Getting young people to consider a career in the skilled trades is often a hard sell in Canada. Unlike such countries as Germany, a shirt with a blue collar is looked down on by many people here.
Under the influence of the media, their parents and their peers, many millennials prefer university over trade school.
How realistic is young Canadians’ aversion to a career in the trades?
To get another opinion on the subject, the DCN and JOC talked to representatives of four different Canadian post-secondary trades training institutions.
We asked them if young people should consider a career in the mechanical or electrical trades and what they can expect to find once they’re out the door with their certification and into the world of work.
Derek Kochenash, dean of skilled trades and technologies at Red River College (RRC) in Winnipeg, says the mechanical and electrical trades offer “great opportunities for exciting and fulfilling careers.”
“Skilled trades workers are reportedly the happiest workers in Canada,” said Kochenash. “So all Canadian youth should consider careers in skilled trades and technologies.”
The college promotes its programs in a variety of ways, including the TEC (Technology Exploration Camps) and GETT (Girls Exploring Trades and Technology) summer youth camps.
TEC offers hands-on technology activities and demonstrations for girls and boys entering Grade 6 or 7.
The camps are designed to give middle school students a taste of various engineering technology-related disciplines.
TEC has two, one-week camp modules. Each week explores civil, electrical and mechanical engineering.
The young TEC campers do a lot of building: A working model of a medieval catapult; a hydraulic lifter; a bridge; and a model of a town.
Students also experiment with electricity and learn how to read schematics, build circuits and how to make and program a robot.
GETT introduces girls ages 12-14 to applied skills and technology careers. It promotes the importance of taking science, advanced math subjects and industrial arts in high school by stressing the impact those subjects have on career decisions.
Pam Stoneham, associate dean in the School of Skilled Trades, Apprenticeship and Renewable Technology at Durham College (DC), in Oshawa, Ont., says career opportunities are expected to increase, because the current skilled trades workforce is aging and preparing to retire in the coming years.
“Parents need to know that skilled trades work is for creative, problem-solving and motivated individuals,” said Stoneham. “There are advancement opportunities in the field for people who can troubleshoot and lead teams. The work is rewarding, both financially and personally.”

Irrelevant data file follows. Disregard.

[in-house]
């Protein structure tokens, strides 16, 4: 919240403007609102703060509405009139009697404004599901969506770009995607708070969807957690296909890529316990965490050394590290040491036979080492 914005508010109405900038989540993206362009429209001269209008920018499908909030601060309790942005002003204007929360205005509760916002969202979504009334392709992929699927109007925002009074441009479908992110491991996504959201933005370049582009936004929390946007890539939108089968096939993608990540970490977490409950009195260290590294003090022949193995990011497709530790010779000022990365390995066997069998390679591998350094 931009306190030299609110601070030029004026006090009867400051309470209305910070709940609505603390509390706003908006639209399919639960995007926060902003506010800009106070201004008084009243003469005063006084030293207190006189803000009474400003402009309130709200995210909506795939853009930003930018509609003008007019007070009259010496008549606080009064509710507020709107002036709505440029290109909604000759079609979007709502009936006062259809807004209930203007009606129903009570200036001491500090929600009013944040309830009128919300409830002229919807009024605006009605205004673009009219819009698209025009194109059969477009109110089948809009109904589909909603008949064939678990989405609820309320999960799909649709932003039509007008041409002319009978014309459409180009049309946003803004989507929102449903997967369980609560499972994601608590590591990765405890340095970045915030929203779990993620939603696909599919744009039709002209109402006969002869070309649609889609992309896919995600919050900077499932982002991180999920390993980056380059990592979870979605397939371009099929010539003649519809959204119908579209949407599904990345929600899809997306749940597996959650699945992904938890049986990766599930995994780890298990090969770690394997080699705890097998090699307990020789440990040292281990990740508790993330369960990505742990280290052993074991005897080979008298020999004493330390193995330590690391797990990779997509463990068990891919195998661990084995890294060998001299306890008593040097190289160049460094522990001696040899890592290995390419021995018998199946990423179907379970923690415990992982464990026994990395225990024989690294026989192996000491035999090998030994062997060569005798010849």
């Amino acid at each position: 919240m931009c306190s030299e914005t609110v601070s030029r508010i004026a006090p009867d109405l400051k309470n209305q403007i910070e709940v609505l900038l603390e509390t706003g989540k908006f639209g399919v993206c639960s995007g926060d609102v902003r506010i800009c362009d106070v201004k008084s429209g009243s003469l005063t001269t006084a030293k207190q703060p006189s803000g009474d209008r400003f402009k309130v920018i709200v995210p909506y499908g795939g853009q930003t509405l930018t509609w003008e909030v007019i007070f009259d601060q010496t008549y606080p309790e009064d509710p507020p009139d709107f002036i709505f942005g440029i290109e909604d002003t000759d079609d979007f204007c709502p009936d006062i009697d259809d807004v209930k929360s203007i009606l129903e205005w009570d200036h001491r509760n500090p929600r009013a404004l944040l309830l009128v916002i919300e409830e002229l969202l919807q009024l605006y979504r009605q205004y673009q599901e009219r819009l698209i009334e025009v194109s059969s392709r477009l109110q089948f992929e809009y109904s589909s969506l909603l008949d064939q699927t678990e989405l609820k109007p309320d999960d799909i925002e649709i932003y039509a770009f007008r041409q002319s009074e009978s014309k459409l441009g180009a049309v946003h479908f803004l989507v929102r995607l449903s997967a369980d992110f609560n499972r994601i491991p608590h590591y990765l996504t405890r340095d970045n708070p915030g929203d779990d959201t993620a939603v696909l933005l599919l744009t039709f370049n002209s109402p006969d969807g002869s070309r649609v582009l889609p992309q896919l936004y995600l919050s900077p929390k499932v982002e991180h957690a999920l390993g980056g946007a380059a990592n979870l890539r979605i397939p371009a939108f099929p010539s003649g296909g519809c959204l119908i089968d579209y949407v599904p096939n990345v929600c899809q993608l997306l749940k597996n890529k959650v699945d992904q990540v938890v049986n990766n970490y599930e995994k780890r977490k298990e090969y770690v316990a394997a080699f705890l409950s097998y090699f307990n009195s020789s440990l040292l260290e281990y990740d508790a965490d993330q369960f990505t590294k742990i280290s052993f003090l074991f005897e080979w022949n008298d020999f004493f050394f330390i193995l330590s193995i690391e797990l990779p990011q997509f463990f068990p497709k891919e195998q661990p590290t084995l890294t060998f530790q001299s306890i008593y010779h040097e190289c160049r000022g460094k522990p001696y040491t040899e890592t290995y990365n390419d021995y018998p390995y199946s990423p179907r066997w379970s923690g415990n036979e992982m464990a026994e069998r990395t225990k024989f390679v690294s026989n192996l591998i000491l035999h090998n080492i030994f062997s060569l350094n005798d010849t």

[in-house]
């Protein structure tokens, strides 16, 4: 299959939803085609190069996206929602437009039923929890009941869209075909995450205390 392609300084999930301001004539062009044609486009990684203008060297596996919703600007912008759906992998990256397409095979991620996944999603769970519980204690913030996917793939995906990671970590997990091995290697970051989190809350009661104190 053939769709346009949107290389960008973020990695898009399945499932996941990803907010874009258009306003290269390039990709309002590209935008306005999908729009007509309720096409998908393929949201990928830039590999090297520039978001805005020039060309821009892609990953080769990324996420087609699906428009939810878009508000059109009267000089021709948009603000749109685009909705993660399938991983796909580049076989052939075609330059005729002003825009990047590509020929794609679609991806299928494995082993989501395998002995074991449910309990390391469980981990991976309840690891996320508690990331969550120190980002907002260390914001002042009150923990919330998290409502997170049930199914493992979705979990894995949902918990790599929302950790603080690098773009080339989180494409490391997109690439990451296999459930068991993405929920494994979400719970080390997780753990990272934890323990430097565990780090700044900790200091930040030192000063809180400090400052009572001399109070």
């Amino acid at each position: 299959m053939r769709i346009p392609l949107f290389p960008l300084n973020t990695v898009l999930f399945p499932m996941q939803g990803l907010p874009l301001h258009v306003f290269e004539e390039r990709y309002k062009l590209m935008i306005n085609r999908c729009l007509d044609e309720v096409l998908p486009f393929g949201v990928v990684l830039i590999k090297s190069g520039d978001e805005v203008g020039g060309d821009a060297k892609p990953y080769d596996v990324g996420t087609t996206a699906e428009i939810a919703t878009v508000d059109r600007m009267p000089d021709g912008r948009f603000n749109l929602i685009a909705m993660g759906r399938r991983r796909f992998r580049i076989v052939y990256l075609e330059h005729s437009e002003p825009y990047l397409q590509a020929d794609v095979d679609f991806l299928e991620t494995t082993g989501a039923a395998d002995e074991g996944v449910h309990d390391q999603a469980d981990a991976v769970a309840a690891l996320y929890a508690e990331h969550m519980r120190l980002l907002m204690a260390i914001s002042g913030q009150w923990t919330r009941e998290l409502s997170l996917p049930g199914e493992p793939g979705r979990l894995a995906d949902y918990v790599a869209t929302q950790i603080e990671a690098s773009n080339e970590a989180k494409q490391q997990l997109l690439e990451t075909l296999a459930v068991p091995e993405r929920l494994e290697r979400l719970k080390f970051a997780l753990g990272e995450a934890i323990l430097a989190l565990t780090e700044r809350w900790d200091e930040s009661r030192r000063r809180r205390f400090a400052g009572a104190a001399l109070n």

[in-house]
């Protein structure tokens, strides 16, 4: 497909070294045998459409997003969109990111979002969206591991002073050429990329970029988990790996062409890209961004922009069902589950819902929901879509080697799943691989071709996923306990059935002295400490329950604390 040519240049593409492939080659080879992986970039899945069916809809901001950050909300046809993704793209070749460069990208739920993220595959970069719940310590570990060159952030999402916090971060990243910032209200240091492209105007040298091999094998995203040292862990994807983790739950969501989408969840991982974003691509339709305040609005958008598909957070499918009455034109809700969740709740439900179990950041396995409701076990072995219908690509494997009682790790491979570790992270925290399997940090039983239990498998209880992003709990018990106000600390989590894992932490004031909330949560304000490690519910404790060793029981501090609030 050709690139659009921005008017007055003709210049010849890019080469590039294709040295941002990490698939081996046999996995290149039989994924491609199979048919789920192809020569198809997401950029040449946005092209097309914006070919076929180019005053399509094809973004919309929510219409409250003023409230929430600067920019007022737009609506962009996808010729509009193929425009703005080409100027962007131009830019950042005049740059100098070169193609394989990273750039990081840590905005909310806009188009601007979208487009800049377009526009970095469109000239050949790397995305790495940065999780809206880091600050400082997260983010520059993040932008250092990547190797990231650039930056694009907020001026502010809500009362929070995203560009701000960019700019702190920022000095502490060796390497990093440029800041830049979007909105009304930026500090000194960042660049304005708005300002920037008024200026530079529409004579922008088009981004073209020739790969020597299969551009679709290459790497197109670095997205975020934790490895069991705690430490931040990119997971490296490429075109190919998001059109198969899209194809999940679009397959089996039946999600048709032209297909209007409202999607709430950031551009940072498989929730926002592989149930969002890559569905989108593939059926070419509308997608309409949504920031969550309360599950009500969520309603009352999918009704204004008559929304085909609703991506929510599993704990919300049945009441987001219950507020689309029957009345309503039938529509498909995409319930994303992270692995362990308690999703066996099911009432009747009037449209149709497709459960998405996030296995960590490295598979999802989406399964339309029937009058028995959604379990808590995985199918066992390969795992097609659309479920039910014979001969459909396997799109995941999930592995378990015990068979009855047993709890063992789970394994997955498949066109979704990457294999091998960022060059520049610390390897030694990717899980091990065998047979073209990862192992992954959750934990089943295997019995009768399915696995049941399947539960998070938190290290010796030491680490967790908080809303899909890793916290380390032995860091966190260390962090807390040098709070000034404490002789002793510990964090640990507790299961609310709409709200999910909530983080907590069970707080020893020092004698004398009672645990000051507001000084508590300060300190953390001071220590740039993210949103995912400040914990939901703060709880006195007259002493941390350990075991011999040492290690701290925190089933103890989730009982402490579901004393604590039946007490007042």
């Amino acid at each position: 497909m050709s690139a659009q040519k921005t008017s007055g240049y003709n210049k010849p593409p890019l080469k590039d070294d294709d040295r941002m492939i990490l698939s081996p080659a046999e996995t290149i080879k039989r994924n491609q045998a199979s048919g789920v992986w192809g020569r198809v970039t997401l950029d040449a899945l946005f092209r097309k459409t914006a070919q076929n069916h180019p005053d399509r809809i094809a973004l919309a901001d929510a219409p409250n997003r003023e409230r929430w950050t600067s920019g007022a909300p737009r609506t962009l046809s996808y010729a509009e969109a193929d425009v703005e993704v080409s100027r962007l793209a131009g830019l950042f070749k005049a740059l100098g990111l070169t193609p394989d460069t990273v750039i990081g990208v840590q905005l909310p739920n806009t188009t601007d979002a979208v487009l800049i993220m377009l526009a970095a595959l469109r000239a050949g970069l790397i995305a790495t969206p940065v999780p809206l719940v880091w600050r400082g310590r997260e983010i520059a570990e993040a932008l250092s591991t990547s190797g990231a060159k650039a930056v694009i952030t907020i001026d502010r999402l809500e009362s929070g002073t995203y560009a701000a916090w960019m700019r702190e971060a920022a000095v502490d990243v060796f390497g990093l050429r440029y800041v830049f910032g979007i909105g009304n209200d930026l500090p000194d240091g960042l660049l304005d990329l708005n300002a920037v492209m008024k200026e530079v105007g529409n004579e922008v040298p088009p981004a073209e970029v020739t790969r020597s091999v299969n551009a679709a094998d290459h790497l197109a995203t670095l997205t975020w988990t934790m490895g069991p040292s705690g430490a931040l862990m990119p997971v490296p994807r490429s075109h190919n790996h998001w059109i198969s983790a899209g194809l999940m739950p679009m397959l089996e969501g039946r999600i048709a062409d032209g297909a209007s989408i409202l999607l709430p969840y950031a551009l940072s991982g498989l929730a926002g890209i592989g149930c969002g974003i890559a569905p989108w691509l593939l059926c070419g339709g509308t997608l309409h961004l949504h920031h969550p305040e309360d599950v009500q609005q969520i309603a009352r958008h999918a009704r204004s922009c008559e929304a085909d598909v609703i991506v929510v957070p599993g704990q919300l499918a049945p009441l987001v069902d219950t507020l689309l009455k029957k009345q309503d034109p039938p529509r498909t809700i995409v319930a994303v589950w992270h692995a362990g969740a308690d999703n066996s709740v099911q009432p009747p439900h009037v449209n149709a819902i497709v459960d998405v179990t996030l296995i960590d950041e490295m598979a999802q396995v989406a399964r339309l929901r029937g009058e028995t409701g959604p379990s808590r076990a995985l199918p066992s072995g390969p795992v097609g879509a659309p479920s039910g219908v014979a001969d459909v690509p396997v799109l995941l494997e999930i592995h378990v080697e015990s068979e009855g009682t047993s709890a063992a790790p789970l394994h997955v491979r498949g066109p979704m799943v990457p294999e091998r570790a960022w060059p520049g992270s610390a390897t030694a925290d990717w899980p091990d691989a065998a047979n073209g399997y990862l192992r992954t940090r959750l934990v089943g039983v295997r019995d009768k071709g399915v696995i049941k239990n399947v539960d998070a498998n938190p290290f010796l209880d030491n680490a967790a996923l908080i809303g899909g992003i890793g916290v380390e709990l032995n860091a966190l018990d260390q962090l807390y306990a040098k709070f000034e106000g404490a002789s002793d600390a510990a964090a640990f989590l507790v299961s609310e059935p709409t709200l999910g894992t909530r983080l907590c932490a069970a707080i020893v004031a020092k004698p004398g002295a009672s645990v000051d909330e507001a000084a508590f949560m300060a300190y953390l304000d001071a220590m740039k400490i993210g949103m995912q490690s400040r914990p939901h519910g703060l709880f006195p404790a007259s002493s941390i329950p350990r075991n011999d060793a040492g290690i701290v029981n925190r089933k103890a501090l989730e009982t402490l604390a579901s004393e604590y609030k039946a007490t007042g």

Stoneham says DC is the only college with a post-secondary program for crane operation, rigging and construction techniques, and mechanical technician — elevating devices.
“Motive power technician students in our automotive technician — service and management program build a kit car, and assemble it piece-by-piece through four semesters,” said Stoneham. “Our industry partners provide us with access to state-of-the-art technology so students can gain real-world, job-ready skills.”
Hossam Kishawy, associate dean in the department of automotive, mechanical and manufacturing engineering at the University of Ontario Institute of Technology (UOIT) in Oshawa, says electrical and mechanical engineering provides the base education and skills required for many jobs in the different engineering industries.
“All areas of engineering are built upon these two disciplines in some form or another, and there are a lot of different career paths for someone with these degrees,” said Kishawy.
In addition to the basic electrical and mechanical degrees, UOIT has courses in energy engineering (mechanical), and smart grids (electrical).
“If you decide to pursue the design side of engineering, you can end up working in an office, so engineering offers the opportunity to blend office and field work,” said Kishawy.
Malcolm Haines, dean of the school of skilled trades at the Northern Alberta Institute of Technology (NAIT) in Edmonton, says the skilled trades today, including mechanical and electrical, require math and problem-solving abilities.
“You need a good grounding in high school math — trigonometry, geometry and algebra — and the ability to put theoretical concepts into practice, so you can calculate such things as flow rates and pipe diameters,” said Haines.
Although some parents think trades are dead-end jobs, they can in fact be stepping-stones to other careers in such disciplines as management and education.
“There are many career pathways opening up,” said Haines. “At NAIT, for example, once someone has become a certified journeyperson, they can enter NAIT’s business administration program.”
Alberta is seeing the start of an economic recovery now, with more apprentices registering for programs.
“Now is the time for young people to find a company that will take them on as an apprentice,” Haines said. “Get in on the ground floor of the recovery now.”